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Washington State to allow voter registration via Facebook

All your friends will be at the polls

Website security in corporate America

Social networks are rife with online polls, but beginning as early as next week, residents of Washington State will have a new way to sign up for the real things, when Washington becomes the first US state to allow citizens to register to vote via Facebook.

"In this age of social media and more people going online for services, this is a natural way to introduce people to online registration and leverage the power of friends on Facebook to get more people registered," Shane Hamlin, Washington's co-director of elections, told the Associated Press.

The state has collaborated with Facebook and Microsoft to build an app that lets voters register from right within the social network. Users will also be able to "like" the app to recommend it to their friends.

Washington – not to be confused with Washington, DC, the US capital – is currently one of only 13 states that allow voters to register online. So far, they have been able to do so via the state-run "My Vote" website, and for the most part it has worked out well.

A 2010 study by the Pew Charitable Trusts found that online voter registration was popular in Washington, with nearly all respondents saying they found the system easy to use and that they would recommend it to others. Furthermore, voters who registered online were more likely to actually vote in elections than those who registered using traditional means.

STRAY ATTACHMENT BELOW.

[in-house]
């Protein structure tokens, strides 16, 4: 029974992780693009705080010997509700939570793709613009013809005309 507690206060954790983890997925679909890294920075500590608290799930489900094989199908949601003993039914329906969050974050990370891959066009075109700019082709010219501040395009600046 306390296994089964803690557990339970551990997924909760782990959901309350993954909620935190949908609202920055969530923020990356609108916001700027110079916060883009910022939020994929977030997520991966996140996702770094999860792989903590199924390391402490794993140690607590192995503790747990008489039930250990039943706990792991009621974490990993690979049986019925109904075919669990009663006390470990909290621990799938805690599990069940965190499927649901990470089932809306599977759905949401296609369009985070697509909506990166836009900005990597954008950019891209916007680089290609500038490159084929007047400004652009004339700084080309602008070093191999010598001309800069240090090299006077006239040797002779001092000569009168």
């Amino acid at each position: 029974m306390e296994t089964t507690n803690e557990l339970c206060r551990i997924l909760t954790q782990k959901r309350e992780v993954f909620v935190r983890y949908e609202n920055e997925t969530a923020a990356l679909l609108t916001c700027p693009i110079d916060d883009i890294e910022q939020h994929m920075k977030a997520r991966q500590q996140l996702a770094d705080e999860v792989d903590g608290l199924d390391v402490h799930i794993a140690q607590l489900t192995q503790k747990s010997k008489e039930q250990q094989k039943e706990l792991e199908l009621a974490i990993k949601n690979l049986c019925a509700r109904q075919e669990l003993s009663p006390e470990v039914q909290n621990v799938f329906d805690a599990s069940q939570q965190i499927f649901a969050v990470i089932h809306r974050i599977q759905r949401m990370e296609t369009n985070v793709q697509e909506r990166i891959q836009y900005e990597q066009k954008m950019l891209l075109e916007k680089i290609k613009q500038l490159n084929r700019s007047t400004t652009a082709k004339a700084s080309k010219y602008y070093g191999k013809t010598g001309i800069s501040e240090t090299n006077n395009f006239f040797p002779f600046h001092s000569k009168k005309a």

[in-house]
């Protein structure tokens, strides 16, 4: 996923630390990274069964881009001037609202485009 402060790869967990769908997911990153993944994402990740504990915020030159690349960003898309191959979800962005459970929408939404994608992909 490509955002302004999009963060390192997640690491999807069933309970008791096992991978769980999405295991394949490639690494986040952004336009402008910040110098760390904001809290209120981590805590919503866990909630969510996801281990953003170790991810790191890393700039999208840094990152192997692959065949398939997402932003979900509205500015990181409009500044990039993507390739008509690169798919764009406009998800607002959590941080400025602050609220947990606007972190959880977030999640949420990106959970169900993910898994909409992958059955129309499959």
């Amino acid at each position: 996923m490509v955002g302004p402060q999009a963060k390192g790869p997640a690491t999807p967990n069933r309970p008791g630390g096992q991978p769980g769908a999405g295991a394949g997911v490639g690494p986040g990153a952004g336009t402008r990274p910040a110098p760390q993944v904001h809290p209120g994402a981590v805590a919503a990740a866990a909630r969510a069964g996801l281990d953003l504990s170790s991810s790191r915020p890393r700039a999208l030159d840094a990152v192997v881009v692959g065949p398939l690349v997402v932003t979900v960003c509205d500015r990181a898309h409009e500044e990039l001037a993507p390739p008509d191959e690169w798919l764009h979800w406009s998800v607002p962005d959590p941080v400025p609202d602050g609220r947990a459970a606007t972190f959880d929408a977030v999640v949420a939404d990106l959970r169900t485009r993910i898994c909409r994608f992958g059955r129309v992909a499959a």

The problem, the Pew study found, was that most Washington voters simply did not know that web-based registration was possible. In 2010, only 27 per cent of registered Washington voters knew about the online system.

Adding Facebook-based registration as a second online option could help get the word out to many more potential voters, particularly younger ones, though whether they will be able to tear themselves away from FarmVille long enough to cast their ballots remains to be seen.

Anticipating the inevitable question – "What could possibly go wrong?" – Hamlin was quick to emphasize that Zuck & Company are not directly involved in the voter registration process. Although the app does pull users' names and dates of birth from their Facebook accounts, he said, information gathered from the voter registration app will not be shared with the social network.

"You are giving your information to us, not Facebook," Hamlin said. ®

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